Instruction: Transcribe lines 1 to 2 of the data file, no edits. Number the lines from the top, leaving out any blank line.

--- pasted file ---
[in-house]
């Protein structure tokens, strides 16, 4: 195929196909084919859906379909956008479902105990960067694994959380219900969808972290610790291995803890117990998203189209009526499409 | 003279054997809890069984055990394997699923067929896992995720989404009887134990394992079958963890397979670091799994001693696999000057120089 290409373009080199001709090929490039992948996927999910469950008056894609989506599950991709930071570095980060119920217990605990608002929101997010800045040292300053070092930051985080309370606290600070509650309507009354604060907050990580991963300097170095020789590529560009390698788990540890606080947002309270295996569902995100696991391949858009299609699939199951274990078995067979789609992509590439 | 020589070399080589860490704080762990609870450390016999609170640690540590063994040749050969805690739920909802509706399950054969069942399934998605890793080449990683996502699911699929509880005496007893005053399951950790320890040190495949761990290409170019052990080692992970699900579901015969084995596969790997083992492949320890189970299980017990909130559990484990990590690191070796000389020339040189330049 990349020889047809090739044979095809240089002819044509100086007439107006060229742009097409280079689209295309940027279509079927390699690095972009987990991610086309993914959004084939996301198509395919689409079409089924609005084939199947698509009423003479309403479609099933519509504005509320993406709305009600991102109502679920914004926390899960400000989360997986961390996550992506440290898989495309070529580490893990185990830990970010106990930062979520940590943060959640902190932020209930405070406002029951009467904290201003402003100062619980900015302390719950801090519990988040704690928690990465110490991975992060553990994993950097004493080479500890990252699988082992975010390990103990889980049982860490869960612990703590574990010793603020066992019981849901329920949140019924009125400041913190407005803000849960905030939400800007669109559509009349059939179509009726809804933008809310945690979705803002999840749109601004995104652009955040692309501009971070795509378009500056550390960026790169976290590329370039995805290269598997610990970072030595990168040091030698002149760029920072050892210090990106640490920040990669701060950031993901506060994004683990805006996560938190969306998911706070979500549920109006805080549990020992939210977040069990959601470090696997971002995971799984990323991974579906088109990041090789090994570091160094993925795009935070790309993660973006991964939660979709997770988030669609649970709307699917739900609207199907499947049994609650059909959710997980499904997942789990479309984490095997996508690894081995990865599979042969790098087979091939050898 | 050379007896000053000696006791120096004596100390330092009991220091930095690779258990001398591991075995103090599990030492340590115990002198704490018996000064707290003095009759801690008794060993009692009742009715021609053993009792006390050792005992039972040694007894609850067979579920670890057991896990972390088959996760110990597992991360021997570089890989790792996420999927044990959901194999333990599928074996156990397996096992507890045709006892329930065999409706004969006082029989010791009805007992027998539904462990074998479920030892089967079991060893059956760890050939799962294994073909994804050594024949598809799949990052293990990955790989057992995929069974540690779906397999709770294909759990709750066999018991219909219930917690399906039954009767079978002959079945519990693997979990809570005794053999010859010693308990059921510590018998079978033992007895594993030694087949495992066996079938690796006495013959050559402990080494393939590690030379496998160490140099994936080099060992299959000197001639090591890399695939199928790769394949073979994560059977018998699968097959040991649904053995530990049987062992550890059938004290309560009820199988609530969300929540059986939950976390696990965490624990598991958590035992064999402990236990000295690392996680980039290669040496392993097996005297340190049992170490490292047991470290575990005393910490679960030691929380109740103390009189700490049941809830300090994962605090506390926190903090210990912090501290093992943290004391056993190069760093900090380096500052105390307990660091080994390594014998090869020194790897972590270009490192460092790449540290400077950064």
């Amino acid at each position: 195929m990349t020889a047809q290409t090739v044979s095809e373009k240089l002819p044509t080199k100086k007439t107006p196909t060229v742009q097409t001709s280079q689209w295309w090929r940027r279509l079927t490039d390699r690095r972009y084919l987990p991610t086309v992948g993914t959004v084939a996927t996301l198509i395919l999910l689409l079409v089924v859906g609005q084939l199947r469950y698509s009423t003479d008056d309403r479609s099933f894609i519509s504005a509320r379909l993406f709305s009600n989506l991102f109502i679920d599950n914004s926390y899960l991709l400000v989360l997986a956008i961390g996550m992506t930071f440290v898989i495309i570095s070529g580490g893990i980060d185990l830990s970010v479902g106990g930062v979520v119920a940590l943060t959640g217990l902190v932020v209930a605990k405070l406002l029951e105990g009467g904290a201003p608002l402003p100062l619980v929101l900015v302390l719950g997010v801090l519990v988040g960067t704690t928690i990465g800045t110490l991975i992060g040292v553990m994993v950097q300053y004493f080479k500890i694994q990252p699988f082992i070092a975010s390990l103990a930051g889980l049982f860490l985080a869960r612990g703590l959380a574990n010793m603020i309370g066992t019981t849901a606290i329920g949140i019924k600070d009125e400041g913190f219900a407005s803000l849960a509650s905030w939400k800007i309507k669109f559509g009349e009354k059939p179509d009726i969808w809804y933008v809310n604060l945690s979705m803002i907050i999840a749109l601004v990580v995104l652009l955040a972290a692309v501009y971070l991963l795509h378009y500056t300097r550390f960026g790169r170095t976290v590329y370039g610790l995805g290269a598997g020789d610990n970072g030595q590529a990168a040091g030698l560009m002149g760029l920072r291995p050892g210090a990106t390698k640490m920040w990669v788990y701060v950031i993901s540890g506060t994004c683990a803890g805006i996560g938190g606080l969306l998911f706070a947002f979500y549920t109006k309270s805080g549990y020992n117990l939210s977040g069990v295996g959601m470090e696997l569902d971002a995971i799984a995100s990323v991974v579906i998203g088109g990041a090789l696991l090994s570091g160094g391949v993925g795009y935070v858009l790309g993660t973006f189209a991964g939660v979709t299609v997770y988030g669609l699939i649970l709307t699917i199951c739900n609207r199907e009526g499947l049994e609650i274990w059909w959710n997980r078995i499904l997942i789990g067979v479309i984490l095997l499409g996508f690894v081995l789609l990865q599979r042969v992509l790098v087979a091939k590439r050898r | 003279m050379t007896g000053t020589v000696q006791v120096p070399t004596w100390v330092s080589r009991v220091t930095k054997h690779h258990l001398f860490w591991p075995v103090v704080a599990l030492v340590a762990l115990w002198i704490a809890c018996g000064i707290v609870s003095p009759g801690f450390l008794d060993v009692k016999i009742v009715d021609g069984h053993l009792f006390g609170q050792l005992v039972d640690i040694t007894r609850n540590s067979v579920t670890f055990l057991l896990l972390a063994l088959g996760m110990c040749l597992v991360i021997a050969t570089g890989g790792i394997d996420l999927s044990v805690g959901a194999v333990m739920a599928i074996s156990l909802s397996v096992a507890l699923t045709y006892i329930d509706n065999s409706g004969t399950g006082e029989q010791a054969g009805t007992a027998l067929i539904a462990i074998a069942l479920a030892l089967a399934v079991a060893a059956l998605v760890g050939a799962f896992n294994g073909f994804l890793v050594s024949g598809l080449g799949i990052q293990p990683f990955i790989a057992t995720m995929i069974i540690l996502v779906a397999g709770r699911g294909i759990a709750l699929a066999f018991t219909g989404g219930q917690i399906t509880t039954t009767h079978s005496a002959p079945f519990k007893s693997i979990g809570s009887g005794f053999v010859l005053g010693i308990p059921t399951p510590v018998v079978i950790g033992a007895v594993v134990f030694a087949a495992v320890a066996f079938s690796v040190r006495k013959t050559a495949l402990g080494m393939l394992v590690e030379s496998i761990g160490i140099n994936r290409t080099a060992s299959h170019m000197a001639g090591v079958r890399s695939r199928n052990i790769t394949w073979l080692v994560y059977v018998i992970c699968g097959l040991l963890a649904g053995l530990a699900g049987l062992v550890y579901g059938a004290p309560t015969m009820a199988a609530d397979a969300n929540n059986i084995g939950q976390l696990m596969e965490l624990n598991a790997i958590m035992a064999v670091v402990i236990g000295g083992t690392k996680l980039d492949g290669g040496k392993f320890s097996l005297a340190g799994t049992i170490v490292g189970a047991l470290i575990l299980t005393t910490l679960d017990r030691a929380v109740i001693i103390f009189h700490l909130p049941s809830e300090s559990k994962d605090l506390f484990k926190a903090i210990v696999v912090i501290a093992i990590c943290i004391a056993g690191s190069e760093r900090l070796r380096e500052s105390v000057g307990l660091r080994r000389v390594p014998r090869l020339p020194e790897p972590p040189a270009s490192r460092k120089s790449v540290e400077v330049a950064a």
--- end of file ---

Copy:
[in-house]
């Protein structure tokens, strides 16, 4: 195929196909084919859906379909956008479902105990960067694994959380219900969808972290610790291995803890117990998203189209009526499409 | 003279054997809890069984055990394997699923067929896992995720989404009887134990394992079958963890397979670091799994001693696999000057120089 290409373009080199001709090929490039992948996927999910469950008056894609989506599950991709930071570095980060119920217990605990608002929101997010800045040292300053070092930051985080309370606290600070509650309507009354604060907050990580991963300097170095020789590529560009390698788990540890606080947002309270295996569902995100696991391949858009299609699939199951274990078995067979789609992509590439 | 020589070399080589860490704080762990609870450390016999609170640690540590063994040749050969805690739920909802509706399950054969069942399934998605890793080449990683996502699911699929509880005496007893005053399951950790320890040190495949761990290409170019052990080692992970699900579901015969084995596969790997083992492949320890189970299980017990909130559990484990990590690191070796000389020339040189330049 990349020889047809090739044979095809240089002819044509100086007439107006060229742009097409280079689209295309940027279509079927390699690095972009987990991610086309993914959004084939996301198509395919689409079409089924609005084939199947698509009423003479309403479609099933519509504005509320993406709305009600991102109502679920914004926390899960400000989360997986961390996550992506440290898989495309070529580490893990185990830990970010106990930062979520940590943060959640902190932020209930405070406002029951009467904290201003402003100062619980900015302390719950801090519990988040704690928690990465110490991975992060553990994993950097004493080479500890990252699988082992975010390990103990889980049982860490869960612990703590574990010793603020066992019981849901329920949140019924009125400041913190407005803000849960905030939400800007669109559509009349059939179509009726809804933008809310945690979705803002999840749109601004995104652009955040692309501009971070795509378009500056550390960026790169976290590329370039995805290269598997610990970072030595990168040091030698002149760029920072050892210090990106640490920040990669701060950031993901506060994004683990805006996560938190969306998911706070979500549920109006805080549990020992939210977040069990959601470090696997971002995971799984990323991974579906088109990041090789090994570091160094993925795009935070790309993660973006991964939660979709997770988030669609649970709307699917739900609207199907499947049994609650059909959710997980499904997942789990479309984490095997996508690894081995990865599979042969790098087979091939050898 | 050379007896000053000696006791120096004596100390330092009991220091930095690779258990001398591991075995103090599990030492340590115990002198704490018996000064707290003095009759801690008794060993009692009742009715021609053993009792006390050792005992039972040694007894609850067979579920670890057991896990972390088959996760110990597992991360021997570089890989790792996420999927044990959901194999333990599928074996156990397996096992507890045709006892329930065999409706004969006082029989010791009805007992027998539904462990074998479920030892089967079991060893059956760890050939799962294994073909994804050594024949598809799949990052293990990955790989057992995929069974540690779906397999709770294909759990709750066999018991219909219930917690399906039954009767079978002959079945519990693997979990809570005794053999010859010693308990059921510590018998079978033992007895594993030694087949495992066996079938690796006495013959050559402990080494393939590690030379496998160490140099994936080099060992299959000197001639090591890399695939199928790769394949073979994560059977018998699968097959040991649904053995530990049987062992550890059938004290309560009820199988609530969300929540059986939950976390696990965490624990598991958590035992064999402990236990000295690392996680980039290669040496392993097996005297340190049992170490490292047991470290575990005393910490679960030691929380109740103390009189700490049941809830300090994962605090506390926190903090210990912090501290093992943290004391056993190069760093900090380096500052105390307990660091080994390594014998090869020194790897972590270009490192460092790449540290400077950064």